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Home of leopards
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Bennet Mthonsi is a hugely valuable part of the Londolozi family. Not only is he one of the last great members of the early trackers but he has a talented eye for photography and capturing unbelievable images. Passionate about wildlife, Bennet spends most of his day out in the bush tracking along with ranger Andrea Campbell. Once they find the animal they’ve been looking for, Bennet wastes no time in taking out his camera and capturing the magic moments that he sees. With many years of experience Bennet’s images just keep getting better. Today he shares some of his most beautiful leopard images along with advice for getting that winning leopard photograph.
Focus on the eyes. Make sure that the eyes of the leopard are in focus. Eyes have great emotional appeal and people are naturally drawn towards looking at eyes. Even better, try capture the sun glinting in the pupil as this will liven up the picture.
Look at trees. Leopards are notorious for lazing about in large trees. A photograph of a leopard in a tree is a wonderful way to capture a leopard doing what it does best – enjoying some time out!
If you spot a leopard sleeping, it could take some time before it gets up and stretches or claws at a branch. Observe the leopard for some time before moving off.
Good lighting conditions will enhance your image. Avoid harsh light and rather take images in the last glow of afternoon or morning light than at midday when the light is at its most severe.
Choose the right lens: for a relaxed leopard use 300 mm, 80-200 mm or wide-angle lenses.
It’s not only about the headshot. Try capture as much of the background environment to complete the wilderness experience. This will make your image far more interesting. In this image we get to see the bigger picture such as the texture of the bark, a spider’s web and the green bushveld that indicates that this image was most likely taken in the summer rainfall season.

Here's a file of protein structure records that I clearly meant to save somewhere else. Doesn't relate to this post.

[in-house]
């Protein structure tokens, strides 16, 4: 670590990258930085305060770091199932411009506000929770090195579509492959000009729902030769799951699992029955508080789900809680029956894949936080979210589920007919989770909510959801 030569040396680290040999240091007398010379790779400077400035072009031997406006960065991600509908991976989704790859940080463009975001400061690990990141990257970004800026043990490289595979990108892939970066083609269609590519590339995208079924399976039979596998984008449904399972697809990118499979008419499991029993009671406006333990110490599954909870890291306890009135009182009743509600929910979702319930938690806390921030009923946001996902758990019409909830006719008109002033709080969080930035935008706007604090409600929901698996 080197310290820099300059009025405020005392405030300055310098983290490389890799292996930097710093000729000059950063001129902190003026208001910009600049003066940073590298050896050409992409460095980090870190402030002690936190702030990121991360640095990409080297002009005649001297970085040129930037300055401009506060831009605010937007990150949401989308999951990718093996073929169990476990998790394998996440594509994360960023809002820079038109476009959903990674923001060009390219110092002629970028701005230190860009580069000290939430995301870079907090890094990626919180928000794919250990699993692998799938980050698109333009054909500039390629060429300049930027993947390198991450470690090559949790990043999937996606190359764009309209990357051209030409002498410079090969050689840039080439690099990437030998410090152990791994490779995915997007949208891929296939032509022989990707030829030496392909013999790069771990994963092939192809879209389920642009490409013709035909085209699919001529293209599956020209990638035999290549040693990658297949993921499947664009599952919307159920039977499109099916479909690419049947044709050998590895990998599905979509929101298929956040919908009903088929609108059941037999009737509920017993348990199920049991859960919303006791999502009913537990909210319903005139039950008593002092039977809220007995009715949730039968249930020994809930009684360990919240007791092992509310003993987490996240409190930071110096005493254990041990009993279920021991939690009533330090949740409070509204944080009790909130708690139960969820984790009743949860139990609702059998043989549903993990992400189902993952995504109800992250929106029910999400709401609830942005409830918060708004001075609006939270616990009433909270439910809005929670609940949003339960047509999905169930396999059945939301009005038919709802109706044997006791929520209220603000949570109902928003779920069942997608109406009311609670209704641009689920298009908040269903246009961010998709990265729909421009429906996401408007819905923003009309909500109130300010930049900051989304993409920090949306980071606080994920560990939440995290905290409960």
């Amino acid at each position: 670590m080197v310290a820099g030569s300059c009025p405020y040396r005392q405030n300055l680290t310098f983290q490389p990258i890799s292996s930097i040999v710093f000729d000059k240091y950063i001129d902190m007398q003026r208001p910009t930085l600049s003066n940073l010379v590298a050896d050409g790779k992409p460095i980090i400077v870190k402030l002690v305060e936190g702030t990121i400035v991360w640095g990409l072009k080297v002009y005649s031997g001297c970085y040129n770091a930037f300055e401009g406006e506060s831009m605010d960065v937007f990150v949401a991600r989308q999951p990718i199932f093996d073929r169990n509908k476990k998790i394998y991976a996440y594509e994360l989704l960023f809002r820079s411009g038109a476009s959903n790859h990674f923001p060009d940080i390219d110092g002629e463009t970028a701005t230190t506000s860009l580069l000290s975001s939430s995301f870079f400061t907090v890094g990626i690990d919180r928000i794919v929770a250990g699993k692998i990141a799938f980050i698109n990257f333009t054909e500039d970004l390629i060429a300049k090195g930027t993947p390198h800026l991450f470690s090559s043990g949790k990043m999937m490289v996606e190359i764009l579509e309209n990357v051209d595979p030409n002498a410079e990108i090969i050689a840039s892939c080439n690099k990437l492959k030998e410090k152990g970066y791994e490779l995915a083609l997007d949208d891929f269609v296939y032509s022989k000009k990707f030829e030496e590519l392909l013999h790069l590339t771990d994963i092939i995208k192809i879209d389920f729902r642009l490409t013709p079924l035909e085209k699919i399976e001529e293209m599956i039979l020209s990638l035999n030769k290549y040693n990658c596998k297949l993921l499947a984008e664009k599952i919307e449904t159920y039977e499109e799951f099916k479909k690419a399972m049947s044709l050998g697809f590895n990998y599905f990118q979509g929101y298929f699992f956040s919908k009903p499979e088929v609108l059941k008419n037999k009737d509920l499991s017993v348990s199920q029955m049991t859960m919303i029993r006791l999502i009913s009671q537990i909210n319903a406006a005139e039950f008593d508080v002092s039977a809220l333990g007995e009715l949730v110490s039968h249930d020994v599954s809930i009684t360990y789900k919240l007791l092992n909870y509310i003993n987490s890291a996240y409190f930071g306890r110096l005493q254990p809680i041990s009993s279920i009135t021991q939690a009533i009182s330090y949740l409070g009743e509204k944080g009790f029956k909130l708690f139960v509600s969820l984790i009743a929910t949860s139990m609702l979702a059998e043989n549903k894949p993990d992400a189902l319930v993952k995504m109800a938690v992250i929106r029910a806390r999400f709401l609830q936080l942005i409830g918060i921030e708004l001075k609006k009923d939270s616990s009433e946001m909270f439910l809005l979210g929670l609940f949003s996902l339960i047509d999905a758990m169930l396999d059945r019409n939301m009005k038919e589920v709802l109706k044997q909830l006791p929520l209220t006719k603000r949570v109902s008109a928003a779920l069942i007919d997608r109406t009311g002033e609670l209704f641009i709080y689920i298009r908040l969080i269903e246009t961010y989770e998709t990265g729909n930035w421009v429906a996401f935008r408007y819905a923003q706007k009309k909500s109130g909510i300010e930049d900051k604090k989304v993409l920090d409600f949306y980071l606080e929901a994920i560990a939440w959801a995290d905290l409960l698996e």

Take images in the early morning or late afternoon. Leopards are usually still active at this time of day and you will have the bonus of kind light.
Taking an image with a leopard looking into the distance allows the eye to be drawn into the frame and gives a feeling of space and direction.
Be patient. Wildlife photography is all about patience. Waiting a little bit longer at a sighting can mean the difference between seeing a sleeping leopard or capturing one that is displaying some kind of action. This little cub makes a striking sight against the blue sky as it walks along the trunk of a fallen tree.
Leopards are often seen in low light or in shady conditions. Use a slow shutter speed and keep your camera steady by using a bean bag.
For action shots like this, you need luck and an understanding of what the leopard will do next. Take time to learn about leopard behaviour before your drive.
These two leopards blend in beautifully with the sandy road. We could improve this image with a tighter crop to make the leopards stand out even more.
A leopard gazing upwards brings a story element to your image. ‘What is the leopard looking at? What will it do next?’
Look for the unusual. We love the way that the fork of the marula frames the leopard face peering through.
Try not to cut off the paws!
This photograph is a wonderful action shot. The leopard is making its way up the tree but why is it heading there? You could improve this image even more by getting the whole body of the leopard in the shot. Try not to cut off the tail!
Remember that an image where a leopard is concealed by grass or branches can often be very distracting to the eye and can cut off important parts of the animal. Try photograph the leopard in an open area to avoid branches, leaves and grasses!
This photograph is made even more interesting by the height of the mother leopard contrasted with the smaller size of the young leopard.
Shy leopard in open country require 500 mm, 600 mm or 800 mm telephoto lenses.
Keep your camera ready. You never know when you might come across one of these elusive cats so always come prepared with a camera on hand. Leopards are not always relaxed and can saunter off at a moment’s notice. Having your camera ready will allow you to get the shot before the leopard moves off.
Is there an image that stands out for you? Let us know which one you like best!